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Credit cards can seem convenient and actually benefit your finances when used correctly. However, there are times when it’s best to avoid using a credit card as it can contribute to debt. And, there are some things you should never put on a credit card.

It’s not uncommon for the average American household to have several thousands of dollars worth of revolving credit card debt to deal with, which can be crippling to overcome. Credit card interest rates are pretty high and are why you should only use your credit card to pay for affordable purchases that you can pay off in full each month.

To avoid the pitfalls of debt, here are 5 things you should never put on a credit card.

1. A Down Payment

If you are financing something and putting money down, it’s best to use your own cash instead of a credit card. Financing a big purchase like a vehicle is already creating debt that you have to pay back plus interest anyway. Financing the actual down payment too with your credit card could just create additional debt after the loan. Plus, it may be a key indicator that you can’t afford the item you are trying to finance.

While a lot of places won’t accept credit card payments due to the high fee the card company charges to process the transaction, some may allow it and there may be the option to utilize a cash advance through your credit card company. Even if the option is available, it’s almost always not worth it in the end. Instead, plan to save up over time to pay for large purchases in cash, or save up at least 20 percent of the total purchase price to put down as a down payment if you choose to finance.

2. Medical Bills

Paying off medical debt with a credit card is not usually a good choice. Credit cards are attached to daily or monthly interest rates while most medical debt is not. If you feel overwhelmed by your medical debt, you can try to consolidate it or work out a payment plan with your health care provider’s accounting department to avoid having your account go to collections.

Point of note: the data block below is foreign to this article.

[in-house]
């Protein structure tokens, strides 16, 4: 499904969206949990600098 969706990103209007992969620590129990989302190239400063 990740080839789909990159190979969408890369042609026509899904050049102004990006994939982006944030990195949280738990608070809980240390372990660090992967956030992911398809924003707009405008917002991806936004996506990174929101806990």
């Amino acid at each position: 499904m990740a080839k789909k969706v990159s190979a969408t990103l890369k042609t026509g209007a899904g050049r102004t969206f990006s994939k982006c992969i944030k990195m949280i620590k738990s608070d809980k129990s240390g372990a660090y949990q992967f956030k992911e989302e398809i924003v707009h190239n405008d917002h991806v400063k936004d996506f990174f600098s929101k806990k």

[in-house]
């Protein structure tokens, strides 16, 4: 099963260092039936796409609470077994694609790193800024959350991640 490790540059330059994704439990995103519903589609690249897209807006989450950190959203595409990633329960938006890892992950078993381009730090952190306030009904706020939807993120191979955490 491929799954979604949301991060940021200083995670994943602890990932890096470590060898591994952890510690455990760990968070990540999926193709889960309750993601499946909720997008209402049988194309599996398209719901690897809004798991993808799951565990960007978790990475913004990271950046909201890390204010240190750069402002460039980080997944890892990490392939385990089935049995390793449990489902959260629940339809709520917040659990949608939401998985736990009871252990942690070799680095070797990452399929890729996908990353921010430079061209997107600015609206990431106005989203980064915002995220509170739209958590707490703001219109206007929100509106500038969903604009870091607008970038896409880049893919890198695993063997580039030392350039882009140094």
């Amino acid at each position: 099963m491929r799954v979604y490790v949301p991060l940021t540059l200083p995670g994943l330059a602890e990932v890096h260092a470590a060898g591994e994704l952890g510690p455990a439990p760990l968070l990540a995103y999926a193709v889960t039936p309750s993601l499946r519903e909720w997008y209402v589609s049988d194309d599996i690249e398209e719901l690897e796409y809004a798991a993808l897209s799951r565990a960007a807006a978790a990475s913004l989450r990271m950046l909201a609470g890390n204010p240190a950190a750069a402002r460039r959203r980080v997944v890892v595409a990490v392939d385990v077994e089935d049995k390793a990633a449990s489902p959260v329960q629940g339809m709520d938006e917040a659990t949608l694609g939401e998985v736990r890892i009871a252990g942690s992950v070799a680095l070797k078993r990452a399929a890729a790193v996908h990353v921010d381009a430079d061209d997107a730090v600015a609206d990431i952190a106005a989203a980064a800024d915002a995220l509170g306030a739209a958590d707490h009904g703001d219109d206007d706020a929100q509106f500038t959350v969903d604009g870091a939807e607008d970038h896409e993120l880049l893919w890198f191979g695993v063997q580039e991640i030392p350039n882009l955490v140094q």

As long as you are willing to pay back your medical debt, your provider should be flexible with establishing a monthly payment plan that you can afford. This way, you can pay off all your debt interest free without having to use a credit card.

3. College Tuition

Paying for college with credit cards it not a good alternative to taking out student loans. While your credit card may have a 0% intro APR offer for the first 12-14 months, if you don’t pay off the balance in full before that period is up, you will start paying interest on the balance. The interest rates for student loans is often lower than credit card interest rates, so charging the tuition for your college education on a credit card could actually cost you more money than taking out student loans would. Not to mention, maxing out your credit card or spending more than 30 percent of your total utilization could make your credit score decrease.

If you don’t qualify for government grants or federal or private student loans, you can always apply for scholarships, go to a local community college for your first two years of college and pay for tuition in cash with the help of a part-time job, or obtain a job with a company that will offer financial assistance for higher education. Companies like Starbucks and Best Buy offer to pay a portion of employees’ college tuition as long as they meet certain requirements.

4. A Vacation

With so many travel rewards credit cards out there, it’s important to remember that the golden rule of thumb is to only use a credit card to fund your vacation when you can pay the bill off in full at the end of your billing cycle.

Earning cash back and travel discounts and rewards for spending a certain amount of money on your credit card sounds great, but if you can’t afford to spend the money in the first place, the offer can do more harm than good. For example, how great would you feel if your week-long summer vacation left you with $5,000 in credit card debt but allowed you to earn a bonus of $500 for travel? You’d still be in quite a bit of debt which could spoil your entire travel experience.

Try opening up a high-yield savings account to save money for travel each month so you won’t have to go into debt just for a vacation.